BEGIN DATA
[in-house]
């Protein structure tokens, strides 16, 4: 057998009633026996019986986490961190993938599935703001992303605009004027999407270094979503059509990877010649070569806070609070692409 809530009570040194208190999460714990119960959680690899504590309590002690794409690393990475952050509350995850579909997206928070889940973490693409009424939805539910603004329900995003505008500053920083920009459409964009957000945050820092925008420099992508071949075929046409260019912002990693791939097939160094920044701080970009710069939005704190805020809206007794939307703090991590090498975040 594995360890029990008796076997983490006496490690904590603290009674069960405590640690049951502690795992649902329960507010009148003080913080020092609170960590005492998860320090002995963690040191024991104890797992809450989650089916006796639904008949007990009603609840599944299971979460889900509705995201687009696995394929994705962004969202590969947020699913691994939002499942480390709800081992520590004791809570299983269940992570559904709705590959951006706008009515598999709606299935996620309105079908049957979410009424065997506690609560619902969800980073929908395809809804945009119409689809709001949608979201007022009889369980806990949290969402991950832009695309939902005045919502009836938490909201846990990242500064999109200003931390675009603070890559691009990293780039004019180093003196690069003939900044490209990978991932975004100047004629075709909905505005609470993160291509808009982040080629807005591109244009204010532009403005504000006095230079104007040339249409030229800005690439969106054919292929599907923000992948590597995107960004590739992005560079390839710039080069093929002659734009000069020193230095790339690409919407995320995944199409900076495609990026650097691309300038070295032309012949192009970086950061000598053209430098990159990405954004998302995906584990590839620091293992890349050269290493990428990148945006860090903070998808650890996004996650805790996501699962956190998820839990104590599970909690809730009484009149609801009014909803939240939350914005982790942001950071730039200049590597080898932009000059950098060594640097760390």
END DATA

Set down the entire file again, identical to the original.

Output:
[in-house]
């Protein structure tokens, strides 16, 4: 057998009633026996019986986490961190993938599935703001992303605009004027999407270094979503059509990877010649070569806070609070692409 809530009570040194208190999460714990119960959680690899504590309590002690794409690393990475952050509350995850579909997206928070889940973490693409009424939805539910603004329900995003505008500053920083920009459409964009957000945050820092925008420099992508071949075929046409260019912002990693791939097939160094920044701080970009710069939005704190805020809206007794939307703090991590090498975040 594995360890029990008796076997983490006496490690904590603290009674069960405590640690049951502690795992649902329960507010009148003080913080020092609170960590005492998860320090002995963690040191024991104890797992809450989650089916006796639904008949007990009603609840599944299971979460889900509705995201687009696995394929994705962004969202590969947020699913691994939002499942480390709800081992520590004791809570299983269940992570559904709705590959951006706008009515598999709606299935996620309105079908049957979410009424065997506690609560619902969800980073929908395809809804945009119409689809709001949608979201007022009889369980806990949290969402991950832009695309939902005045919502009836938490909201846990990242500064999109200003931390675009603070890559691009990293780039004019180093003196690069003939900044490209990978991932975004100047004629075709909905505005609470993160291509808009982040080629807005591109244009204010532009403005504000006095230079104007040339249409030229800005690439969106054919292929599907923000992948590597995107960004590739992005560079390839710039080069093929002659734009000069020193230095790339690409919407995320995944199409900076495609990026650097691309300038070295032309012949192009970086950061000598053209430098990159990405954004998302995906584990590839620091293992890349050269290493990428990148945006860090903070998808650890996004996650805790996501699962956190998820839990104590599970909690809730009484009149609801009014909803939240939350914005982790942001950071730039200049590597080898932009000059950098060594640097760390």